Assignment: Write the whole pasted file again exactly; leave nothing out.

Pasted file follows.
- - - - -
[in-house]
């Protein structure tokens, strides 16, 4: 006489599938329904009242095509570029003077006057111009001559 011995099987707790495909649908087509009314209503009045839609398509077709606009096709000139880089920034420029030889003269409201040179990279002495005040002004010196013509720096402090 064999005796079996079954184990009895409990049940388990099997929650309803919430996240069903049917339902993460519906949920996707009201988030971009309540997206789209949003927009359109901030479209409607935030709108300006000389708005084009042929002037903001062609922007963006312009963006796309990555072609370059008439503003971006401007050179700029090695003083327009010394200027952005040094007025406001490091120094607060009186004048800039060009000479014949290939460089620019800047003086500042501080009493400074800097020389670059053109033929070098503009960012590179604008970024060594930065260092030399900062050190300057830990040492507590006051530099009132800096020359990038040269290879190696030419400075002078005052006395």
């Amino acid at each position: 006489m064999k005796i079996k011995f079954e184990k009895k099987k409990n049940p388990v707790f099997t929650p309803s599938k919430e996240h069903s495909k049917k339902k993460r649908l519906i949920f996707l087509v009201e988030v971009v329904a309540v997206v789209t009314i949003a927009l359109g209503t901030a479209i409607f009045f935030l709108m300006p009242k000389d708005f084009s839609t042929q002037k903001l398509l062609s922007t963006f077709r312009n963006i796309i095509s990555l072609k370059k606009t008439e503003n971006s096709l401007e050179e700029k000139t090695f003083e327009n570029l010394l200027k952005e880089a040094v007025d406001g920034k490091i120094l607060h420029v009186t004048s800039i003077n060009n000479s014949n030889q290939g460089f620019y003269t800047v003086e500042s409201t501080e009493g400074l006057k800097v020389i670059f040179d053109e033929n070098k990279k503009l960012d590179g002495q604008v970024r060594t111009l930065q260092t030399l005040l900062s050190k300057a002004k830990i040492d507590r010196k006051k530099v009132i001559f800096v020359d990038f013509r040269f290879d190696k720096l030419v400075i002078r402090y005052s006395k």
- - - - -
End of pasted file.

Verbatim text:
[in-house]
């Protein structure tokens, strides 16, 4: 006489599938329904009242095509570029003077006057111009001559 011995099987707790495909649908087509009314209503009045839609398509077709606009096709000139880089920034420029030889003269409201040179990279002495005040002004010196013509720096402090 064999005796079996079954184990009895409990049940388990099997929650309803919430996240069903049917339902993460519906949920996707009201988030971009309540997206789209949003927009359109901030479209409607935030709108300006000389708005084009042929002037903001062609922007963006312009963006796309990555072609370059008439503003971006401007050179700029090695003083327009010394200027952005040094007025406001490091120094607060009186004048800039060009000479014949290939460089620019800047003086500042501080009493400074800097020389670059053109033929070098503009960012590179604008970024060594930065260092030399900062050190300057830990040492507590006051530099009132800096020359990038040269290879190696030419400075002078005052006395």
């Amino acid at each position: 006489m064999k005796i079996k011995f079954e184990k009895k099987k409990n049940p388990v707790f099997t929650p309803s599938k919430e996240h069903s495909k049917k339902k993460r649908l519906i949920f996707l087509v009201e988030v971009v329904a309540v997206v789209t009314i949003a927009l359109g209503t901030a479209i409607f009045f935030l709108m300006p009242k000389d708005f084009s839609t042929q002037k903001l398509l062609s922007t963006f077709r312009n963006i796309i095509s990555l072609k370059k606009t008439e503003n971006s096709l401007e050179e700029k000139t090695f003083e327009n570029l010394l200027k952005e880089a040094v007025d406001g920034k490091i120094l607060h420029v009186t004048s800039i003077n060009n000479s014949n030889q290939g460089f620019y003269t800047v003086e500042s409201t501080e009493g400074l006057k800097v020389i670059f040179d053109e033929n070098k990279k503009l960012d590179g002495q604008v970024r060594t111009l930065q260092t030399l005040l900062s050190k300057a002004k830990i040492d507590r010196k006051k530099v009132i001559f800096v020359d990038f013509r040269f290879d190696k720096l030419v400075i002078r402090y005052s006395k």